This is our Native Home. Brothers all, following the same pathway, marching towards the same destiny, and all subject to the same universal energies, cannot we reach into this inner essence at the core of each of us, and feel after realizing it, or realize after feeling it, our essential oneness? This is Universal Brotherhood. What a sublime teaching of hope and of comfort and of inspiration this is: that the same essence of the cosmic divinity works through and in all of us, and is, indeed, the very fundamental of each of us. Why should we not become fit vehicles, appropriate bodies, for expressing those divine, spiritual, and intellectual powers and energies lying latent within each one of us? When we do so successfully, then indeed we become Masters of Life; but even in doing it in less degree, we enter upon the noble Path of Chelaship; and all evolution is but unfolding the inner deity, the god within — call it the Brahma of the inmost of us, the phrase matters not, of the hid splendor, even as the acorn brings forth the majestic oak from within its own heart. As the oak evolves out of the inner life, so does man on a much higher plane, through the ages bring out the inner divinity, and shows it ever more and more as he develops in faculty and power of expression; and following the path of chelaship is but a deliberately quickened evolution of the same latent and unexpressed seeds of greatness.
Let us, then, Brothers, recollect these and the many other great and lofty teachings which unquestionably we all accept. Let us try to live in the spirit of them, and let us feel that we here, when we separate tonight, shall take to the different corners of the earth to which we may journey home, the recollection that on this, the one-hundredth anniversary year of H. P. B.'s birth, we Theosophists, members of the Movement which she founded, have come together in spiritual unity, in a lively sense of genuine brotherhood, and have proclaimed to ourselves and to the world that hereafter we shall co-operate as best we may on the lines on which we can all agree to bring about the purposes for which the Theosophical Movement was founded.
Each one of you is an inner god. This inner god expresses itself through its outward vehicles, the sheaths of consciousness. If we can only reach inwards to this divinity within and become at one with it, no more shall our brains be filled with hatreds or our hearts with dislike. This is my plea this morning for brotherhood, for peace, for unity!
— Address at the H. P. B. Centennial Conference, London, England, June 24, 1931, at the Headquarters of the English Section, 62 Baker St., London. This conference was the centenary commemoration of the birth of H. P. Blavatsky, founder of the Theosophical Society, and was an endeavor to make the year a memorable one for the Theosophical world by inviting representatives of all the different Theosophical Societies to come together in friendly conference. A. Trevor Barker, editor and compiler of The Mahatma Letters, and President of the English Section, T. S., (Point Loma), was the Conference convener. The following officials from the various Theosophical Societies attended though many others had accepted the invitation but were unable to be present:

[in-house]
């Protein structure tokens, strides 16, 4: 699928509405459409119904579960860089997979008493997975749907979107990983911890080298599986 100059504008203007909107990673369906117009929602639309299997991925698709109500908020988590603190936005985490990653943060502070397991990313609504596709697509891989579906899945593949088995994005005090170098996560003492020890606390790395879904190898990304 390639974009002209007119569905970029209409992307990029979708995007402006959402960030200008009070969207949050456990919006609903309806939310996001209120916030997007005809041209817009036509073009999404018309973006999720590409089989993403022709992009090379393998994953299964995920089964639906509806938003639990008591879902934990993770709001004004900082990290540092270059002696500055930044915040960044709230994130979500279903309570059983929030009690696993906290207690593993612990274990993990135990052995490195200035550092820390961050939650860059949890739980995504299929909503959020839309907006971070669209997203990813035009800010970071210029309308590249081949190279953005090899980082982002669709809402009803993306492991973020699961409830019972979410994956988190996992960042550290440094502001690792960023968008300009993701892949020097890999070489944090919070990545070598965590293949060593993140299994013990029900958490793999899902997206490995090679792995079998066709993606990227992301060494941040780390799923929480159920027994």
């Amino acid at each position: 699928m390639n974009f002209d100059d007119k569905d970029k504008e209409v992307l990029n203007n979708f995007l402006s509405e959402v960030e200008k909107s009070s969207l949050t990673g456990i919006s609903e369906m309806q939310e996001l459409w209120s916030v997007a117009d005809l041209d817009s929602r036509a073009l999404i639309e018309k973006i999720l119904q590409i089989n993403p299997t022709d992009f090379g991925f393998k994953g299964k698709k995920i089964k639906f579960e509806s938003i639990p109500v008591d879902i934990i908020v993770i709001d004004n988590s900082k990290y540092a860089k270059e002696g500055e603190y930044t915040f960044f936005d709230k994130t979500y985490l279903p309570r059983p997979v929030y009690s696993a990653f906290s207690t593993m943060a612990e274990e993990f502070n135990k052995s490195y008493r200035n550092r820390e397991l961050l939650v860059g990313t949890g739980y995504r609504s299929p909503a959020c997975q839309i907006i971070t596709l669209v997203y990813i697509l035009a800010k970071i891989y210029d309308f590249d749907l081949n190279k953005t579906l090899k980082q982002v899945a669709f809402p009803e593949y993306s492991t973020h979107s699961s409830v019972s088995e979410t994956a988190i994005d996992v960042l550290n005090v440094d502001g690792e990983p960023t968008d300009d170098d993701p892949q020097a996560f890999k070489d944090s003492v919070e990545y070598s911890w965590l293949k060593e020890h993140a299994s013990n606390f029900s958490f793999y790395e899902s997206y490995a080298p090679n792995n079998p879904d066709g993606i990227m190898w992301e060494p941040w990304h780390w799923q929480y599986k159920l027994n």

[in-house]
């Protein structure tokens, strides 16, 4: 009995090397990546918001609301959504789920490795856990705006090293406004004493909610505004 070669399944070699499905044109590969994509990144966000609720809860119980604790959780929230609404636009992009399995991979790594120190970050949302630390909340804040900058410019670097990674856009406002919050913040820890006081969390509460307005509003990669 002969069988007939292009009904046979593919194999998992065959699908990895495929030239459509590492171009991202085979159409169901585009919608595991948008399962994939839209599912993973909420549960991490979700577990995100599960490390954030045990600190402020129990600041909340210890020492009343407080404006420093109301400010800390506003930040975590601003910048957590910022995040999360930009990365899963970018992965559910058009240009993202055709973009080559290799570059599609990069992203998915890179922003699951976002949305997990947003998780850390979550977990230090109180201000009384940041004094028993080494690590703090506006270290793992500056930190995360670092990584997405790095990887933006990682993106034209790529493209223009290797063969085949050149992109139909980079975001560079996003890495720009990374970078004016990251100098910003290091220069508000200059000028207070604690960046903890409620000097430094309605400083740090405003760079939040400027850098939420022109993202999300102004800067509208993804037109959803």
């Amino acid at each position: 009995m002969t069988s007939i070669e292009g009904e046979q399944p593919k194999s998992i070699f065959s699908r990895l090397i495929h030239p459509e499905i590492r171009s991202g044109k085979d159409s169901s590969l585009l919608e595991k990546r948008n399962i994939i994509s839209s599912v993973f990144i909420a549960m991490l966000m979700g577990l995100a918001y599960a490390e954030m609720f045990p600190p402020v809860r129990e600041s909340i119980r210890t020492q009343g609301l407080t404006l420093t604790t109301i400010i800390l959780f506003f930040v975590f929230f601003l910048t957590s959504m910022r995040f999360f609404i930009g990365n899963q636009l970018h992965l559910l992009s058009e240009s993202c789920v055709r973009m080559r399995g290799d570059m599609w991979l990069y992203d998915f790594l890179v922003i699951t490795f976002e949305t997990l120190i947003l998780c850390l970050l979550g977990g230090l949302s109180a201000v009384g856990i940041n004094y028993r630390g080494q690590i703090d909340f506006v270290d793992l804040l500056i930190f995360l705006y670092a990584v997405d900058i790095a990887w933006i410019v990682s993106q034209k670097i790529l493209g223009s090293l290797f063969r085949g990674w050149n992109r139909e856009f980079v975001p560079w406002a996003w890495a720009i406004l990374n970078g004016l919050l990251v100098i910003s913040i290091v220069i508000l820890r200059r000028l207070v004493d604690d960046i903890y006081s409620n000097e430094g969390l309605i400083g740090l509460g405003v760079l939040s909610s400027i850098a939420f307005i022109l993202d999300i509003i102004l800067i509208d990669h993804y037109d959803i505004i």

Dr. and Mrs. Arundale T. S. (Adyar)
Mrs. Margaret Jackson T. S. (Adyar) Gen. Sec. England
Mr. H. S. L. Polak T. S. (Adyar) Treas. England
Mr. E. L. Gardner T. S. (Adyar)
Mr. Peter Freeman T. S. (Adyar) Gen. Sec. Wales
Mr. J. P. Allan T. S. (Adyar) Gen. Sec. Scotland
Mrs. E. Robinson T. S. (Adyar) Gen. Sec. Ireland
Dr. Anna Kamensky T. S. (Adyar) Gen. Sec. Russia
Mme. E. de Rathonyi T. S. (Adyar) Gen. Sec. Hungary
Miss Karsai T. S. (Adyar) Austria
Mrs. Sola de Sellares T. S. (Adyar) Spain
Mr. Cochius T. S. (Adyar) Holland
Mr. J. Kruisheer T. S. (Adyar) Holland
Mr. Shuurman T. S. (Adyar) Holland
Miss Serge Brisy T. S. (Adyar) Belgium
Dr. Thorin T. S. (Adyar) Denmark
Mr. R. Smyslov T. S. (Adyar) Rumania
Mrs. Engel T. S. (Adyar) Germany
Miss Baumann T. S. (Adyar) Switzerland
Mrs. Kem T. S. (Adyar) Switzerland
Miss Selever T. S. (Adyar) Hungary
Mme. Koenig T. S. (Adyar) Russia
Mr. T. Kennedy T. S. (Adyar) Ireland
Miss Hembold T. S. (Adyar) Sweden
Mr. J. W. Hamilton-Jones T. S. (Adyar) Pres. Phoenix Lodge, London
Dr. D. de Nagy T. S. (Adyar) England
Mr. L. Pepe T. S. (Adyar) England
Mrs. Ivens T. S. (Adyar) England
Mrs. D. Lindquist T. S. (Adyar) England
Mr. D. N. Dunlop and Mrs. D. N. Dunlop Anthroposophical Soc. Gen. Sec.
Miss M. C. Debenham Soc. Divine Wisdom, Pres., England
Miss M. M. Sharples Soc. for Promoting the Study of Religions Hon. Sec., England
Mr. R. A. V. Morris Independent; England
Miss Maud Hoffman Independent; England
Mr. H. J. Strutton Independent; Ed. Occult Review, England
Dr. G. de Purucker T. S. (Point Loma) Leader
Dr. J. H. Fussell T. S. (Point Loma) Secretary General
Miss Elsie Savage T. S. (Point Loma)
Mrs. Hector Geiger T. S. (Point Loma) International lecturer
Mrs. Trevor Barker T. S. (Point Loma) English Section
Miss E. Medd-Hall T. S. (Point Loma)
Miss E. G. Wilkinson T. S. (Point Loma)
Prof. H. P. Shastri T. S. (Point Loma)
Mr. Percy Leonard T. S. (Point Loma)
Mr. Peter Stoddard T. S. (Point Loma)
Miss E. Atkinson T. S. (Point Loma)
Dr. Kenneth Morris Pres. T. S. (Point Loma) Welsh Section
Dr. Arie Goud Pres. T. S. (Point Loma) Dutch Section
Mr. J. H. Venema. T. S. (Point Loma) Vice-Pres. Dutch Section
Dr. Osvald Siren T. S. (Point Loma) Swedish Section (Member Leader's Cabinet)
Mr. and Mrs. H. Norman T. S. (Point Loma) Ireland